LADA Revamping Agro-Inputs Dealer Stores

Joan Agriculture Business Center being transformed into a standard agro-dealer store.

The importance of agro-inputs dealers in the efficient functioning of the agriculture sector cannot be overemphasized. They must play the crucial role of channeling improved seeds, cuttings, agro-chemicals and fertilizers as well as farm tools in an affordable way so that smallholder farmers in the food and cash crops value chains can increase production to make more profits.

To enable Liberian agro-inputs dealers to effectively play this role, Liberia Agribusiness Development Activity (LADA), the U.S Government-funded Feed the Future initiative, in July this year, commenced the renovation of targeted agro-dealer stores in Liberia under its Co-Investment Fund (CIF) grant initiative.

The Joan Agriculture Business Center and the New Farm General Supply and Construction in Montserrado County are the first two agro-dealers benefiting from this initiative. The total cost of the renovations is valued at US$10,000 and covers the replacement of wooden shelves with aluminum and fiber shelves as well as the painting of the stores. The improvements have led to the separation of agro-inputs from other general merchandise sold by these businesses and have also increased safety and appearance as well as meeting environmental compliance.

Under the CIF co-financing arrangement, beneficiary agro-inputs enterprises co-invest with LADA for their stores’ improvement on a cost share basis. This increases the amount available for the upgrade of their shops and also increases the amount of private-sector investment in the agricultural input system in Liberia, which is the goal of LADA.

Joan Williams of Joan Agriculture Business Center told the Daily Observer that the renovations will attract more customers to her business to boost income and increase inputs delivery to smallholder farmers. “The agro-inputs are now orderly arranged in my store and do not pose any environmental hazard to our many customers. LADA has increased our understanding of how to appropriately communicate with farmers on the use of agro-inputs,” she stated.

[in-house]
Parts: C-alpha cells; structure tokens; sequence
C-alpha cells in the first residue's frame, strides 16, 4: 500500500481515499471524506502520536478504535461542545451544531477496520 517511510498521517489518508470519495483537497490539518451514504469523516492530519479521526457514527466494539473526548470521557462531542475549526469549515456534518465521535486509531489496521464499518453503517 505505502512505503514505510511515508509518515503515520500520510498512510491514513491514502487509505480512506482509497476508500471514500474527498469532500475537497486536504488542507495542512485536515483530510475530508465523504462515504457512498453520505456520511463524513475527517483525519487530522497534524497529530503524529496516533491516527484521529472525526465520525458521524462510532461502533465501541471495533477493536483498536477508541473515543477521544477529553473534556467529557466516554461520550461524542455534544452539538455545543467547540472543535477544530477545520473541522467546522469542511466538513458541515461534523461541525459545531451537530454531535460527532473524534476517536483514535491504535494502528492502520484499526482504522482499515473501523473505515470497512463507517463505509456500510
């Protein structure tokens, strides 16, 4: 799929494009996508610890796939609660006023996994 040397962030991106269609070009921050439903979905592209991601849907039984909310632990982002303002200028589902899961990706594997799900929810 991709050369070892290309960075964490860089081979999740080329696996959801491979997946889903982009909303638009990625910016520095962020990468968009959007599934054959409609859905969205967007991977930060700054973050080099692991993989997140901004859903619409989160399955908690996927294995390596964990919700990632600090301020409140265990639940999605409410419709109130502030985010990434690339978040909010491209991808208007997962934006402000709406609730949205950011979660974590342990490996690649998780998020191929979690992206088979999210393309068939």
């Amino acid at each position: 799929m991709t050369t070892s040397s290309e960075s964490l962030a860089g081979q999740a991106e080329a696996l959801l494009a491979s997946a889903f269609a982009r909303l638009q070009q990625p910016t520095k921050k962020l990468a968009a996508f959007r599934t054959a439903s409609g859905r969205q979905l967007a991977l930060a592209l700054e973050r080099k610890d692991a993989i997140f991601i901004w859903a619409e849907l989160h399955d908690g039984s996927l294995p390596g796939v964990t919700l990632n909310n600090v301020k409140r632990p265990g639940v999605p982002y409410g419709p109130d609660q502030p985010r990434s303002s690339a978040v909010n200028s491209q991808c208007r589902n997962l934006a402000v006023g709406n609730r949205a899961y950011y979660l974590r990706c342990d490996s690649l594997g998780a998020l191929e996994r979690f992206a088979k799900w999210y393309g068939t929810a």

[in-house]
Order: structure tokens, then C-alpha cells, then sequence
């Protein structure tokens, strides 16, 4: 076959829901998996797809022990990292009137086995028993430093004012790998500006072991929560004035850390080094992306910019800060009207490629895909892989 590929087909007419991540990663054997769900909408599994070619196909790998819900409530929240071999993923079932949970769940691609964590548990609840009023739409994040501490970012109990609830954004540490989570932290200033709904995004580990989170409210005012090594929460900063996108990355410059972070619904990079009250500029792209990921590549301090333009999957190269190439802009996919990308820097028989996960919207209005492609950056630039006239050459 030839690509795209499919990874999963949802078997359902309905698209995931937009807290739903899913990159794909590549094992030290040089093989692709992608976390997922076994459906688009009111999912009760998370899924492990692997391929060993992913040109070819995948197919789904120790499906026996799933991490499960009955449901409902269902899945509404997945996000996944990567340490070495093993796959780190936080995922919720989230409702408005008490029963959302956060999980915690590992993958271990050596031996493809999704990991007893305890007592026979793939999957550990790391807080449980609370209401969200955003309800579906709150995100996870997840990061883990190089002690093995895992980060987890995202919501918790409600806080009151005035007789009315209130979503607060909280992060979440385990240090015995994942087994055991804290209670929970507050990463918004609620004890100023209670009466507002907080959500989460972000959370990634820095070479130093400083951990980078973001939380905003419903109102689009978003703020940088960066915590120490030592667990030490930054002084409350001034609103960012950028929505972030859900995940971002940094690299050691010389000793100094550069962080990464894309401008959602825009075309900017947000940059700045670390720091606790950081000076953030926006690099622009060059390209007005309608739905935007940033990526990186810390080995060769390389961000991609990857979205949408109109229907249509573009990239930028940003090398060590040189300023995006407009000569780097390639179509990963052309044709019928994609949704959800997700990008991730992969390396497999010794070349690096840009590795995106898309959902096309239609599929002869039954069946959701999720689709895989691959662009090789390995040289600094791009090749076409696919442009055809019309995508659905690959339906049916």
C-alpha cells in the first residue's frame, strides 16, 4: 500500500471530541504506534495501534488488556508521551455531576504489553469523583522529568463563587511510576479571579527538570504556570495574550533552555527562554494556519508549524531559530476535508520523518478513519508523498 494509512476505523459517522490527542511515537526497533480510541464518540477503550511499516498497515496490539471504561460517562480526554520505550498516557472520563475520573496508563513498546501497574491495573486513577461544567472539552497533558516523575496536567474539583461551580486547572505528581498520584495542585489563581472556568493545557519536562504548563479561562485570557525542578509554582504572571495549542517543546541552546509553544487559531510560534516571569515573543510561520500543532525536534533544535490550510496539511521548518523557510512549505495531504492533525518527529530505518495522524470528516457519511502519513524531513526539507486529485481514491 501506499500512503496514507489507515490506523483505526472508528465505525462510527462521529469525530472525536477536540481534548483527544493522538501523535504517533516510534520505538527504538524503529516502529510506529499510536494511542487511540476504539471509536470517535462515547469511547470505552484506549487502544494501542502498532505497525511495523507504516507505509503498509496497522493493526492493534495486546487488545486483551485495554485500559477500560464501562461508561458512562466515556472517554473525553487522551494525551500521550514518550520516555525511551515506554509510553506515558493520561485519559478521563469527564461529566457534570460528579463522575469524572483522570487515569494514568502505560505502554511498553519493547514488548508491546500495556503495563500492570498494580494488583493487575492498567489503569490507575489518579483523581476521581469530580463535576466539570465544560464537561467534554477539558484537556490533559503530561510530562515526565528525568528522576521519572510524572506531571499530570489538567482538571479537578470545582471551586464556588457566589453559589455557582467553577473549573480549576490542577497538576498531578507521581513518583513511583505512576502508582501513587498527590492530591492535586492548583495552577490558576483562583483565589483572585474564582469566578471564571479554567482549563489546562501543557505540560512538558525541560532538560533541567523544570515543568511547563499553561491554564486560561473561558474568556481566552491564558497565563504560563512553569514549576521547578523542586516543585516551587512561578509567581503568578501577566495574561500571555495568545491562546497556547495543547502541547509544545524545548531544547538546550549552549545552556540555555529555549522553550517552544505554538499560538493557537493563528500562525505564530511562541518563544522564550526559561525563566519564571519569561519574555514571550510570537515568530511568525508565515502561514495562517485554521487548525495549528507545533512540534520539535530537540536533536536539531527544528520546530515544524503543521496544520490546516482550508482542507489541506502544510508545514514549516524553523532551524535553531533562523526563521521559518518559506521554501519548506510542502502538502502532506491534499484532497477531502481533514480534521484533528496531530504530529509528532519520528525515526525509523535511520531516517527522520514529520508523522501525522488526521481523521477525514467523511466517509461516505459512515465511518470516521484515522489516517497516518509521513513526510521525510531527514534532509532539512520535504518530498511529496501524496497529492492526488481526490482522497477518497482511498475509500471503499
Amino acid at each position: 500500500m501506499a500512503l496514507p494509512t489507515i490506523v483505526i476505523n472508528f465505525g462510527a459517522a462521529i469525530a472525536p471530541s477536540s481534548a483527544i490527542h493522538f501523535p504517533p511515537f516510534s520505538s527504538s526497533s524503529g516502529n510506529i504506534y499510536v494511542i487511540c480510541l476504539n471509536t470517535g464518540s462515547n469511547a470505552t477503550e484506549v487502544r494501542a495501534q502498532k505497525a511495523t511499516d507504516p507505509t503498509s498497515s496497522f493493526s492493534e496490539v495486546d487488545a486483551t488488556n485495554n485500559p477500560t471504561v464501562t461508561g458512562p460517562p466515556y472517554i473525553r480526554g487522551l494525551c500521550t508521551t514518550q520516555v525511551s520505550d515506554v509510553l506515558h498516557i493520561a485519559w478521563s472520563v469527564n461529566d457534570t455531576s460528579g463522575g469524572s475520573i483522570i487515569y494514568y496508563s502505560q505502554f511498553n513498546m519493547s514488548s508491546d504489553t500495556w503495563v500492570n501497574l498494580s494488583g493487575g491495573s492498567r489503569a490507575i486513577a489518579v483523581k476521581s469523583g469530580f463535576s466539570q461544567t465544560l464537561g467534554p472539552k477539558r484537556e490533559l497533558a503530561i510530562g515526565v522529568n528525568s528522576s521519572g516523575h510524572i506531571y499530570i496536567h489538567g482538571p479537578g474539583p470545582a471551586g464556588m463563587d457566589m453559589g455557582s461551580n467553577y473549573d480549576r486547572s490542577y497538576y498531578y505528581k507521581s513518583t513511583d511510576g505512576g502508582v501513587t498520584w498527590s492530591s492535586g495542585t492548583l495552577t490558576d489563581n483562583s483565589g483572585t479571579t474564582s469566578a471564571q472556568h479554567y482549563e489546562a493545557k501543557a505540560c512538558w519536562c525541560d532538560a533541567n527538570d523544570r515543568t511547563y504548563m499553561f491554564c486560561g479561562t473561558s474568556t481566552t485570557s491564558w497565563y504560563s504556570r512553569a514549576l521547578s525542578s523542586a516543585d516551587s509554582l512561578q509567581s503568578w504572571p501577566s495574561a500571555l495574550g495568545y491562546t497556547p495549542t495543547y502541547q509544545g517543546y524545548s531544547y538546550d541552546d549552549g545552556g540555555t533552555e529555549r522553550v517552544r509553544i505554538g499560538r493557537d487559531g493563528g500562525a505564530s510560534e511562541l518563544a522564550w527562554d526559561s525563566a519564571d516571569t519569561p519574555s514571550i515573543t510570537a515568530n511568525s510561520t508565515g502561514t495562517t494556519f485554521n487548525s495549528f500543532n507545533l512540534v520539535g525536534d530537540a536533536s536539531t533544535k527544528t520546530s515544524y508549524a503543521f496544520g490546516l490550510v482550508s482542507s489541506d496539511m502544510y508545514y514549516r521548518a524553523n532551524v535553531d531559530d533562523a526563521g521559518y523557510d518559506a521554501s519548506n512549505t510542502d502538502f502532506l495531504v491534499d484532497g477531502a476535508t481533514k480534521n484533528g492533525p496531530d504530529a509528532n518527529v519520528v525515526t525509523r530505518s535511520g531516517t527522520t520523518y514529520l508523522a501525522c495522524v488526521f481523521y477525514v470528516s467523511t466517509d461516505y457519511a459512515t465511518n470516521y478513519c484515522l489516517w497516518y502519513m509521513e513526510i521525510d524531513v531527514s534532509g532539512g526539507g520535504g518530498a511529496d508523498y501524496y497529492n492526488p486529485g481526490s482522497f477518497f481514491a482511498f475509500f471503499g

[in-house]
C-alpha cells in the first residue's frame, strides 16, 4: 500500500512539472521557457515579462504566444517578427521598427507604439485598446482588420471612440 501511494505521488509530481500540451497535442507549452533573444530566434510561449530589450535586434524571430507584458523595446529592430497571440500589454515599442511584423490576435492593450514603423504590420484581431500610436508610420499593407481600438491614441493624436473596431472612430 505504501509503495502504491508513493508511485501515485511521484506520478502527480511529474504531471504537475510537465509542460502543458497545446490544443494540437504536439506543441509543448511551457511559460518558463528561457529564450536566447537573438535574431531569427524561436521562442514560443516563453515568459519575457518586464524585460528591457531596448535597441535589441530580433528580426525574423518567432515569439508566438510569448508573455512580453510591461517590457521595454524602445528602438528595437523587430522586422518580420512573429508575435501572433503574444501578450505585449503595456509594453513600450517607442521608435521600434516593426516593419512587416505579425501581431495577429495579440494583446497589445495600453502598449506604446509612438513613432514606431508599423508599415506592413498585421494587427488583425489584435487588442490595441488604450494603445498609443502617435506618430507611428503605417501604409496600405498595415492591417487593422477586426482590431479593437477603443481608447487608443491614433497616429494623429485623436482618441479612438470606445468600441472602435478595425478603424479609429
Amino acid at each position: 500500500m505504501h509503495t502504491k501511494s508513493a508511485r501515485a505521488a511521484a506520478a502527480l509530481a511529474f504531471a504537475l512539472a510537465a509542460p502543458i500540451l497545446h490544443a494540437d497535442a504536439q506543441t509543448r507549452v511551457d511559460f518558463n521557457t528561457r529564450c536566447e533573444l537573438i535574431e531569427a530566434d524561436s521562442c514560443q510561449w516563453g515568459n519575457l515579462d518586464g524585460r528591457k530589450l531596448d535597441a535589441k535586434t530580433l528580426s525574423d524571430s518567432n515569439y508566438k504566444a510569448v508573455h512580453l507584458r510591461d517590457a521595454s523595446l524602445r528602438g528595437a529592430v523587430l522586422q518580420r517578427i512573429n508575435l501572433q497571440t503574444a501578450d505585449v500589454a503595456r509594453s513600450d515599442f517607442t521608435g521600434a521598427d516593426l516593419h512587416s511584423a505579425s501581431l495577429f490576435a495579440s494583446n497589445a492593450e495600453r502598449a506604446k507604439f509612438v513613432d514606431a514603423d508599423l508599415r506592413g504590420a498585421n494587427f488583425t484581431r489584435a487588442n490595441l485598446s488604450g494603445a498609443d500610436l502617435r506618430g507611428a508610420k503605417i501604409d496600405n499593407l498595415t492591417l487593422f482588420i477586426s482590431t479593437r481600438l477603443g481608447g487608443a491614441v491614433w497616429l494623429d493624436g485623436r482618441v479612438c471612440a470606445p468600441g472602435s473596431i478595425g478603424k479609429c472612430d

Joan, however, appealed to the government to further strengthen the capacity of agro-dealers to reach farmers with needed services. In the next few months, six additional agro-dealer stores, including the Becky Agro-Inputs Store, Rain Forest Agriculture (in Nimba County), Arise and Shine, Lorena Business Center and Quapolu Business Center (in Bong County), and Ma Bendu Farm in Montserrado County are expected to benefit from the initiative.

LADA is a 5-year project supporting Liberian agro-input dealers, smallholder farmers and food processors working in the rice, cassava, vegetables, and cocoa and aquaculture value chains in Montserrado, Bong, Lofa and Nimba counties.

LADA is implemented by Cultivating New Frontiers in Agriculture (CNFA) in a consortium that includes Business Startup Center Monrovia (BSC), Enclude, Global Cold Chain Alliance (GCCA), with Impact Advisory Services (IAS) and Central Agricultural Research Institute (CARI) as sub-contractors.


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